Many intelligent people still equate happiness with fun. The truth is that fun and happiness have little or nothing in common. Fun is what we experience during an act. Happiness is what we experience after an act. It is a deeper, more abiding emotion.
Going to an amusement park or ball game, watching a movie or television, are fun activities that help us relax, temporarily forget our problems and maybe even laugh. But they do not bring happiness, because their positive effects end when the fun ends.
I have often thought that if Hollywood stars have a role to play, it is to teach us that happiness has nothing to do with fun. These rich, beautiful inpiduals have constant access to glamorous parties, fancy cars, expensive homes, everything that spells "happiness".
But in memoir after memoir, celebrities reveal the unhappiness hidden beneath all their fun: depression, alcoholism, drug addiction, broken marriages, troubled children, profound loneliness.
The way people cling to the belief that a fun-filled, pain-free life equates happiness actually diminishes their chances of ever attaining real happiness. If fun and pleasure are equated with happiness, then pain must be equated with unhappiness. But, in fact, the opposite is true: More times than not, things that lead to happiness involve some pain.
As a result, many people avoid the very endeavors that are the source of true happiness. They fear the pain inevitably brought by such things as marriage, raising children, professional achievement, religious commitment, civic or charitable work, and self-improvement.
Two men, both seriously ill, occupied the same hospital room. One man was allowed to sit up in his bed for an hour each afternoon to help drain the fluid from his lungs. His bed was next to the room‘s only window. The other man had to spend all his time flat on his back. The men talked for hours on end.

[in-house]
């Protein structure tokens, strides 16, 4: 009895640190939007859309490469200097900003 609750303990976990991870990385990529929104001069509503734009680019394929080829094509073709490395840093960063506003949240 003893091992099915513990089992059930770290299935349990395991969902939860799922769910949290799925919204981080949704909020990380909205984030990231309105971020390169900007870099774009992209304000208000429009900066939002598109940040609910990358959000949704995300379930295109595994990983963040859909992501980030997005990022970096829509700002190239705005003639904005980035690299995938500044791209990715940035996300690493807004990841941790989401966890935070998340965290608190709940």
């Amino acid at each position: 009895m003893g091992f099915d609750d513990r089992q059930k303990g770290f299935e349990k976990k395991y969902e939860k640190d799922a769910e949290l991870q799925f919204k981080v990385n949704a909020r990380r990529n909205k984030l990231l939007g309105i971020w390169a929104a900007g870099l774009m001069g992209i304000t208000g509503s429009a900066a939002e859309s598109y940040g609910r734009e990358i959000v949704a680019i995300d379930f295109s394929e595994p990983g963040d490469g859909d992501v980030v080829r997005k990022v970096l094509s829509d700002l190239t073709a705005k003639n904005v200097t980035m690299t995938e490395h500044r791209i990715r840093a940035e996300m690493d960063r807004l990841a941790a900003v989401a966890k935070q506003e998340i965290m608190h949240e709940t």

They spoke of their wives and families, their homes, their jobs, their involvement in the military service, where they had been on vacation. And every afternoon when the man in the bed by the window could sit up, he would pass the time by describing to his roommate all the things he could see outside the window. The man in the other bed began to live for those one-hour periods where his world would be broadened and enlivened by all the activity and color of the world outside.
The window overlooked a park with a lovely lake. Ducks and swans played on the water while children sailed their model boats. Young lovers walked arm in arm amidst flowers of every color of the rainbow. Grand old trees graced the landscape, and a fine view of the city skyline could be seen in the distance. As the man by the window described all this in exquisite detail, the man on the other side of the room would close his eyes and imagine the picturesque scene.
One warm afternoon the man by the window described a parade passing by. Although the other man couldn‘t hear the band - he could see it in his mind‘s eye as the gentleman by the window portrayed it with descriptive words.
Days and weeks passed. One morning, the day nurse arrived to bring water for their baths only to find the lifeless body of the man by the window, who had died peacefully in his sleep. She was saddened and called the hospital attendants to take the body away.
As soon as it seemed appropriate, the other man asked if he could be moved next to the window. The nurse was happy to make the switch, and after making sure he was comfortable, she left him alone. Slowly and painfully, he propped himself up on one elbow to take his first look at the world outside. Finally, he would have the joy of seeing it for himself. He strained to slowly turn to look out the window beside the bed. It faced a blank wall.
The man asked the nurse what could have compelled his deceased roommate who had described such wonderful things outside this window. The nurse responded that the man was blind and could not even see the wall. She said, "Perhaps he just wanted to encourage you."
A young man was getting ready to graduate from college. For many months he had admired a beautiful sports car in a dealer's showroom, and knowing his father could well afford it, he told him that was all he wanted.
As Graduation Day approached, the young man awaited signs that his father had purchased the car. Finally, on the morning of his graduation, his father called him into his private study. His father told him how proud he was to have such a fine son, and told him how much he loved him. He handed his son a beautiful wrapped gift box. Curious, but somewhat disappointed, the young man opened the box and found a lovely, leather-bound Bible, with the young man's name embossed in gold.